Famous Irish Lifeboat Rescues

Irish Lifeboats have participated in many rescues, perhaps the most famous of which was the rescue of the crew of the Daunt Rock lightship off Cork Harbour by the Ballycotton lifeboat in 1936. Spending almost 50 hours at sea, the lifeboat stood by the drifting lightship until the proximity to the Daunt Rock forced the coxswain to get alongside and successfully rescue the lightship's crew.

32 Irish lifeboat crew have been lost in rescue missions, including the 15 crew of the Kingstown (now Dun Laoghaire) lifeboat which capsized while attempting to rescue the crew of the SS Palme on Christmas Eve 1895.

FAQs

While the number of callouts to lifeboat stations varies from year to year, Howth Lifeboat station has aggregated more 'shouts' in recent years than other stations, averaging just over 60 a year.

Stations with an offshore lifeboat have a full-time mechanic, while some have a full-time coxswain. However, most lifeboat crews are volunteers.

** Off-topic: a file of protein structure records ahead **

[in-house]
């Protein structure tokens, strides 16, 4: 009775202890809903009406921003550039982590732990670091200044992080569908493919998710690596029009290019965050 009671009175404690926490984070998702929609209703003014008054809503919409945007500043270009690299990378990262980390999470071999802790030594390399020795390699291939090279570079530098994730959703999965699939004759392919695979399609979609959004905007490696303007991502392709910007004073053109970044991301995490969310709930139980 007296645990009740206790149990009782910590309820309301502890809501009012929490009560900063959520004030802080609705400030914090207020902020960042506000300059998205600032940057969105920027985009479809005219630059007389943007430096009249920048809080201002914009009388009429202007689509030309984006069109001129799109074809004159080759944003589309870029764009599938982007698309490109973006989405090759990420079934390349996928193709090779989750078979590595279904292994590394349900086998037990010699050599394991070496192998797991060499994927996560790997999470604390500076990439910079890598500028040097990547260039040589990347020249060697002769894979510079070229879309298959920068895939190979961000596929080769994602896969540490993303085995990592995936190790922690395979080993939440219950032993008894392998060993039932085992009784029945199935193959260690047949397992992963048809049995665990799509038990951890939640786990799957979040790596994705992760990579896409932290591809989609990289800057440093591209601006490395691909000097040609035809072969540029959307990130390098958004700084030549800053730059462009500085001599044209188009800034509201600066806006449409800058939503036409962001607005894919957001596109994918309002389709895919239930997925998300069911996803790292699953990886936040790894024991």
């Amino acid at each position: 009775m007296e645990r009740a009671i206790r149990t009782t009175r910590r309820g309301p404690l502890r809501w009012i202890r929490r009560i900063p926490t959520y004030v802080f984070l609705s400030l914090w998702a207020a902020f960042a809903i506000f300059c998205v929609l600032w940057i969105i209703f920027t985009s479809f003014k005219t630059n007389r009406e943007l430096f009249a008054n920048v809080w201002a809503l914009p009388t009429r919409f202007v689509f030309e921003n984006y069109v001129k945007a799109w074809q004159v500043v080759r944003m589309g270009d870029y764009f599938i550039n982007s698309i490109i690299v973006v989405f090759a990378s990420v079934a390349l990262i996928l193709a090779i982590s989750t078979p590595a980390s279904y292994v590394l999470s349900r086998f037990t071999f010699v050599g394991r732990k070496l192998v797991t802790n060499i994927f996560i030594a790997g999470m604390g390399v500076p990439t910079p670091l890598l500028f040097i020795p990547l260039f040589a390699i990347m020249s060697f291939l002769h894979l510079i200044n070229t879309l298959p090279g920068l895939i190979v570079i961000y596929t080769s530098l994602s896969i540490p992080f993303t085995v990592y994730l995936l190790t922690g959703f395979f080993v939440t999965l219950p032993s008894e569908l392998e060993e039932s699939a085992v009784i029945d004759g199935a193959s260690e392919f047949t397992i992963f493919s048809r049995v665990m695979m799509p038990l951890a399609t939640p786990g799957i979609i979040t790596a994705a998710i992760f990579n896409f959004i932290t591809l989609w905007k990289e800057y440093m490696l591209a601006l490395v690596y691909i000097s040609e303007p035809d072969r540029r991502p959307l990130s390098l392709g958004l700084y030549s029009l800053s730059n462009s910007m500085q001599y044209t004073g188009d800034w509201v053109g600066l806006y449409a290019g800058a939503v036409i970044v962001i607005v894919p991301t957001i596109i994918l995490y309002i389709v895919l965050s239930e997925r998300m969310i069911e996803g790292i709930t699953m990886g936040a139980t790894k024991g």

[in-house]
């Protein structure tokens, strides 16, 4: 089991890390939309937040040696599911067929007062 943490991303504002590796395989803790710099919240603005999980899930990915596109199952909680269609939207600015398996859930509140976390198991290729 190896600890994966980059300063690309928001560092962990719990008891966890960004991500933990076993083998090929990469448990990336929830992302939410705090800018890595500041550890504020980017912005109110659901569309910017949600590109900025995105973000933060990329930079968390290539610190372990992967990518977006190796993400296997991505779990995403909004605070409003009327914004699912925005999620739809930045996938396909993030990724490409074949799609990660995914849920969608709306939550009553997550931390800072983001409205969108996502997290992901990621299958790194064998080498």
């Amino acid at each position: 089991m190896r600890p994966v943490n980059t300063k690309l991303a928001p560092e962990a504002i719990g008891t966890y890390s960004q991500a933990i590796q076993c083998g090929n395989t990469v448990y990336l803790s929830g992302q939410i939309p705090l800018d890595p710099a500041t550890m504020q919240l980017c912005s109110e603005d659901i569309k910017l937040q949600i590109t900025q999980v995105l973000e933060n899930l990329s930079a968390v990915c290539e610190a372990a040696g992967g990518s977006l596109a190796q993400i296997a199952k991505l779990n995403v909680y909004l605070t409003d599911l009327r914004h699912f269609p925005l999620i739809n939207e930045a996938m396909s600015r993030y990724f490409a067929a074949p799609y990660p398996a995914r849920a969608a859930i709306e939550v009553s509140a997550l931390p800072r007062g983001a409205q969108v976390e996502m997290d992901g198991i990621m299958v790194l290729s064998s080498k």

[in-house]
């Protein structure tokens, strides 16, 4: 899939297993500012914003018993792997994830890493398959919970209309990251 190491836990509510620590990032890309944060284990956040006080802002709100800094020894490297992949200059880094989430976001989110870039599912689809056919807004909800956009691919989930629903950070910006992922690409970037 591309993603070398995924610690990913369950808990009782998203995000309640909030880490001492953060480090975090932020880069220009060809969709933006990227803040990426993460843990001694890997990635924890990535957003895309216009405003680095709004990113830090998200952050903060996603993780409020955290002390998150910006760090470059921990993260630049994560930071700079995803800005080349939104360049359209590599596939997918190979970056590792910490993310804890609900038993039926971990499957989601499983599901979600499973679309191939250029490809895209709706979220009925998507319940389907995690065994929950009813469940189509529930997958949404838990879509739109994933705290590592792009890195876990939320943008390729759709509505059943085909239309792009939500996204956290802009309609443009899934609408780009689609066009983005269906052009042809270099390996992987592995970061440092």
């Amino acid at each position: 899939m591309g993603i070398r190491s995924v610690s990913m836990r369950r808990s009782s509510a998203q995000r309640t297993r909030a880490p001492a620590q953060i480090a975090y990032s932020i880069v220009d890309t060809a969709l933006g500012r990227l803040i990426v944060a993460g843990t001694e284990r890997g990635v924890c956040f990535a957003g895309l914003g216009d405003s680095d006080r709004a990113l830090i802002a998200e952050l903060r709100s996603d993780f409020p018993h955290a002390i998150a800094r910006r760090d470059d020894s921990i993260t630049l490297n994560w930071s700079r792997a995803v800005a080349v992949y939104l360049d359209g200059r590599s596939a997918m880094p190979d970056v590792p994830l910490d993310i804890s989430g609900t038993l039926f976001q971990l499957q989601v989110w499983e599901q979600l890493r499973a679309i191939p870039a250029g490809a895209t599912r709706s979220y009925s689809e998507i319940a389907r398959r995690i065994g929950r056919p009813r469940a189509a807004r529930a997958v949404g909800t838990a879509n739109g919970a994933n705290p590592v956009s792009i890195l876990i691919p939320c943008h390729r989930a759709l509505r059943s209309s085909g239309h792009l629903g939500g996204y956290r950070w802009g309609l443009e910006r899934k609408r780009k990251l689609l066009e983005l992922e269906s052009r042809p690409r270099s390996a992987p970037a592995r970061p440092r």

There are 46 lifeboat stations on the island of Ireland

32 Irish lifeboat crew have been lost in rescue missions, including the 15 crew of the Kingstown (now Dun Laoghaire) lifeboat which capsized while attempting to rescue the crew of the SS Palme on Christmas Eve 1895

In 2019, 8,941 lifeboat launches saved 342 lives across the RNLI fleet.

The Irish fleet is a mixture of inshore and all-weather (offshore) craft. The offshore lifeboats, which range from 17m to 12m in length are either moored afloat, launched down a slipway or are towed into the sea on a trailer and launched. The inshore boats are either rigid or non-rigid inflatables.